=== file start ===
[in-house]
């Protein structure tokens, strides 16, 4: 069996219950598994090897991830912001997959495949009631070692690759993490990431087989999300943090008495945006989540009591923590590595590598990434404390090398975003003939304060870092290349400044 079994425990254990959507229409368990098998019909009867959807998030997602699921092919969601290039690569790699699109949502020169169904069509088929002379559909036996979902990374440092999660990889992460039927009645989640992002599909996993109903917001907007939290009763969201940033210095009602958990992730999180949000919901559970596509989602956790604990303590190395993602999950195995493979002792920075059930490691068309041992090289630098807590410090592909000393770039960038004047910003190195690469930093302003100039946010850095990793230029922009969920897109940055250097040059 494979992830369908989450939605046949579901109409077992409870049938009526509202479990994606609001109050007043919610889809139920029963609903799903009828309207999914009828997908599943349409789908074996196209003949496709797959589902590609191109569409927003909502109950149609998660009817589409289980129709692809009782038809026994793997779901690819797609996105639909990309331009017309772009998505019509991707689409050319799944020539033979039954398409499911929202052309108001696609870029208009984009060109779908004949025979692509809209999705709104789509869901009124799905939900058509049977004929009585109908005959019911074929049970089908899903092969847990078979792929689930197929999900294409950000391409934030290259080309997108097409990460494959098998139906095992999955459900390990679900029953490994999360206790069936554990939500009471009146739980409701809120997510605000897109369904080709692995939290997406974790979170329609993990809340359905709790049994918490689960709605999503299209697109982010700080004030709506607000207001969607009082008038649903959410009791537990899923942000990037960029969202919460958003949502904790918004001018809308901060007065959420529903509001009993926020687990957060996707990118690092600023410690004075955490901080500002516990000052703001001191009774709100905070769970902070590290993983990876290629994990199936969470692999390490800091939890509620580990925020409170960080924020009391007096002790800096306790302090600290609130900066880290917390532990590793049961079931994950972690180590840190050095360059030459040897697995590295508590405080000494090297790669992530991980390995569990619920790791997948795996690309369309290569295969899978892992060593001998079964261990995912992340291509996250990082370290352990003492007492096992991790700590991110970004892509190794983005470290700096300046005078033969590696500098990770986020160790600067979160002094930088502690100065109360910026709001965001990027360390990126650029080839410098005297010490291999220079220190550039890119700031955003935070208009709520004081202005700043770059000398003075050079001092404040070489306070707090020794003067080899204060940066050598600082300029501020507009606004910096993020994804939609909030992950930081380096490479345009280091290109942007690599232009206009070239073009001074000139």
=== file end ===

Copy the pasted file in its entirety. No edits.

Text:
[in-house]
């Protein structure tokens, strides 16, 4: 069996219950598994090897991830912001997959495949009631070692690759993490990431087989999300943090008495945006989540009591923590590595590598990434404390090398975003003939304060870092290349400044 079994425990254990959507229409368990098998019909009867959807998030997602699921092919969601290039690569790699699109949502020169169904069509088929002379559909036996979902990374440092999660990889992460039927009645989640992002599909996993109903917001907007939290009763969201940033210095009602958990992730999180949000919901559970596509989602956790604990303590190395993602999950195995493979002792920075059930490691068309041992090289630098807590410090592909000393770039960038004047910003190195690469930093302003100039946010850095990793230029922009969920897109940055250097040059 494979992830369908989450939605046949579901109409077992409870049938009526509202479990994606609001109050007043919610889809139920029963609903799903009828309207999914009828997908599943349409789908074996196209003949496709797959589902590609191109569409927003909502109950149609998660009817589409289980129709692809009782038809026994793997779901690819797609996105639909990309331009017309772009998505019509991707689409050319799944020539033979039954398409499911929202052309108001696609870029208009984009060109779908004949025979692509809209999705709104789509869901009124799905939900058509049977004929009585109908005959019911074929049970089908899903092969847990078979792929689930197929999900294409950000391409934030290259080309997108097409990460494959098998139906095992999955459900390990679900029953490994999360206790069936554990939500009471009146739980409701809120997510605000897109369904080709692995939290997406974790979170329609993990809340359905709790049994918490689960709605999503299209697109982010700080004030709506607000207001969607009082008038649903959410009791537990899923942000990037960029969202919460958003949502904790918004001018809308901060007065959420529903509001009993926020687990957060996707990118690092600023410690004075955490901080500002516990000052703001001191009774709100905070769970902070590290993983990876290629994990199936969470692999390490800091939890509620580990925020409170960080924020009391007096002790800096306790302090600290609130900066880290917390532990590793049961079931994950972690180590840190050095360059030459040897697995590295508590405080000494090297790669992530991980390995569990619920790791997948795996690309369309290569295969899978892992060593001998079964261990995912992340291509996250990082370290352990003492007492096992991790700590991110970004892509190794983005470290700096300046005078033969590696500098990770986020160790600067979160002094930088502690100065109360910026709001965001990027360390990126650029080839410098005297010490291999220079220190550039890119700031955003935070208009709520004081202005700043770059000398003075050079001092404040070489306070707090020794003067080899204060940066050598600082300029501020507009606004910096993020994804939609909030992950930081380096490479345009280091290109942007690599232009206009070239073009001074000139």